- Testing of systems: The rater will test the efficiency of the home’s heating and cooling systems.
- Blower door test: The rater will use a blower door device to measure the air leakage in the home’s building envelope.
- Duct blaster test: The rater will use a duct blaster device to measure the air leakage in the home’s ductwork.
- Data collection: The rater will collect data from all tests and use specialized software to analyze the results. They will then compare the home’s performance to a reference home that meets the guidelines set by RESNET.
- Report generation: The rater will produce a report that includes the home’s HERS rating, energy consumption, and recommendations for improvements to increase the home’s energy efficiency.
You may not know what a blower door test is, so here is a helpful guide.
When Is a HERS Test Required?
A HERS test is not typically required by law, but it can be beneficial for several reasons.
● To comply with local or state energy codes
● Incentive programs for energy-efficient homes
● Mortgage lenders may require a HERS test as part of the underwriting process to estimate utility bills and ensure the house is energy-efficient
● Homeowners may conduct a test to assess and increase the home’s energy efficiency
How Long Does a HERS Test Take?
The length of a HERS test can take between two and four hours, depending on the size and complexity of the home.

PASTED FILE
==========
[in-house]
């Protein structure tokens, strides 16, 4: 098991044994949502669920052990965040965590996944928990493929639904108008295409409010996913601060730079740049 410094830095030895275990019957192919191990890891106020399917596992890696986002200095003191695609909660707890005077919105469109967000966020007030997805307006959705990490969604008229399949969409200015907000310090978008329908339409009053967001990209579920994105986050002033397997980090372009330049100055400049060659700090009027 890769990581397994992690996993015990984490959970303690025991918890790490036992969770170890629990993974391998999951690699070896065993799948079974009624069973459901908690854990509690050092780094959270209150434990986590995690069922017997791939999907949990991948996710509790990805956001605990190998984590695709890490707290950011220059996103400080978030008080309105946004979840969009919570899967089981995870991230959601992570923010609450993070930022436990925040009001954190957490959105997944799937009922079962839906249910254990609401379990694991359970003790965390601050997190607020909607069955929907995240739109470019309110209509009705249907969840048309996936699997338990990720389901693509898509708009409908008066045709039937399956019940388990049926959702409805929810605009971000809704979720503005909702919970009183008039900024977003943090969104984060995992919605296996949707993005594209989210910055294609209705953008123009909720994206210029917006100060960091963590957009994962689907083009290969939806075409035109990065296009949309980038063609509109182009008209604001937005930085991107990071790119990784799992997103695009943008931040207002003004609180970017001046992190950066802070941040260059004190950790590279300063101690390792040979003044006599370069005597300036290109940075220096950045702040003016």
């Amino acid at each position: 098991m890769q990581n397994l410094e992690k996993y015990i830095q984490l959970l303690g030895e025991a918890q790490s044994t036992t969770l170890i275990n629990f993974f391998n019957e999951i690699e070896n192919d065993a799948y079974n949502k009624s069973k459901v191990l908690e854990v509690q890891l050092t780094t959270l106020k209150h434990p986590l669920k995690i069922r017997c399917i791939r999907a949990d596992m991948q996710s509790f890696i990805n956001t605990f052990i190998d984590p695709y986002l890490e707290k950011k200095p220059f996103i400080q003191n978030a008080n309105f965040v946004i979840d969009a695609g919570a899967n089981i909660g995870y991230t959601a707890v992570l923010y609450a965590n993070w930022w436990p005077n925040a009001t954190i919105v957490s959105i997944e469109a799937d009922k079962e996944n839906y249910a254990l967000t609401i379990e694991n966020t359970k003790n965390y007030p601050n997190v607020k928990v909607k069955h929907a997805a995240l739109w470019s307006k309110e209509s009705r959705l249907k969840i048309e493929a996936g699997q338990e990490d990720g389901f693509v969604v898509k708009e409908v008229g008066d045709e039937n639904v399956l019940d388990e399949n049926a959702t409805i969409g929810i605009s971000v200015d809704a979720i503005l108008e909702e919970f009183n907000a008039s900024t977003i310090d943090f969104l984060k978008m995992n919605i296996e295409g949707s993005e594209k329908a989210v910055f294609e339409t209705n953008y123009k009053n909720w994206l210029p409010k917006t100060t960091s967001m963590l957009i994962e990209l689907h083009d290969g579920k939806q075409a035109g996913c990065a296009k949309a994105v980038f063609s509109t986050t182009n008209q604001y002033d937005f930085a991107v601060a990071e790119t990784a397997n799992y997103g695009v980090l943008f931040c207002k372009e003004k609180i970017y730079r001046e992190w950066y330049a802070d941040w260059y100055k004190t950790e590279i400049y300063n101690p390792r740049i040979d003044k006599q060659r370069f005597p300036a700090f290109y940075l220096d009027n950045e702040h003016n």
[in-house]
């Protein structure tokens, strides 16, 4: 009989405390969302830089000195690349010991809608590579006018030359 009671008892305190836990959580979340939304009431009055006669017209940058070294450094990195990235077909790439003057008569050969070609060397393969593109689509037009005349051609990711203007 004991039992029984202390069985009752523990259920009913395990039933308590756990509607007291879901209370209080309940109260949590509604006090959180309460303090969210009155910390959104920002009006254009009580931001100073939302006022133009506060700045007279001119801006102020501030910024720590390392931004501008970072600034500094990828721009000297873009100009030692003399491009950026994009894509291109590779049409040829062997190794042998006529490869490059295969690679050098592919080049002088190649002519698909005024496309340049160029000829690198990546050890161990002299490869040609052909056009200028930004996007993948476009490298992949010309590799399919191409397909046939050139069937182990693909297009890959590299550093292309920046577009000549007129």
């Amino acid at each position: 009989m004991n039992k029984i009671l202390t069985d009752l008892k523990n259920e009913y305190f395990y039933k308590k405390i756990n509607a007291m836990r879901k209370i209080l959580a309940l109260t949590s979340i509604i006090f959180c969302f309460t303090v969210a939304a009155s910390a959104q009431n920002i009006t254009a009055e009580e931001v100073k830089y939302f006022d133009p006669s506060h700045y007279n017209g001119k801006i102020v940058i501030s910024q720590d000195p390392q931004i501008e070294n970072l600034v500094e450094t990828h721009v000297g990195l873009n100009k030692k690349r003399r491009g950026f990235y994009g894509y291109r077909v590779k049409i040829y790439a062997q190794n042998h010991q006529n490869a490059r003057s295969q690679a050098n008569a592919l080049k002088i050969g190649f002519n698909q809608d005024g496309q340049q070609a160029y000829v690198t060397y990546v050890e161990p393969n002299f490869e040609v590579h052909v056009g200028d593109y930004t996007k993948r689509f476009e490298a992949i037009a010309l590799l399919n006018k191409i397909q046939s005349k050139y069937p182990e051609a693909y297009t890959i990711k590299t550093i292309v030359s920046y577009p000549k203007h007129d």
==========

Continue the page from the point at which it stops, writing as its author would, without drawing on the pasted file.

Specific variables will make a HERS test longer depending on the climate zone and the house’s location.
To get an accurate HERS rating from RESNET, the homeowner must use a certified HERS rater for the inspection.
What Does a Negative HERS Rating Mean?
A negative HERS rating means that a home produces more energy than it consumes and has an energy surplus. The homeowner can use the excess energy to power the house or sell it back to the grid.
You can also apply for special government incentives if your home has a negative rating.
To attain a negative HERS rating requires substantial financial investment into renewable energy and sustainable technology.
Furthermore, there can be many costs of renovation to build the necessary infrastructure needed to achieve a negative HERS rating.
Is My Property More Valuable with a Negative HERS Rating?
A negative HERS rating can make it more attractive to potential buyers. Energy savings, environmental benefits, and the ability to produce energy are benefits that can increase property value.
Of course, many other market factors can affect property value. Still, a negative HERS rating could entice a specific environmentally-conscious buyer.
Source: A9 Green HERS Index
How Do I Lower My HERS Score?
Decreasing energy consumption will reduce a home’s HERS rating. There are several things you can try to lower your rating:
- Add insulation and check air sealing
- Install windows
- Upgrade HVAC systems
- Change lighting
- Install solar panels
- Replace the water heater
This guide on water heaters is very valuable for understanding your heat consumption.
Knowing your rating on the HERS Index will help you analyze how much energy your home consumes.
An average new home will score 100, but many energy-efficient new homes will score much lower than the average. A negative HERS is possible for a home that produces more energy than it consumes.
A certified HERS rater must perform the test, which usually takes two to four hours to complete.
Some options to lower a HERS score include installing solar panels, upgrading your HVAC system, or installing LED light fixtures.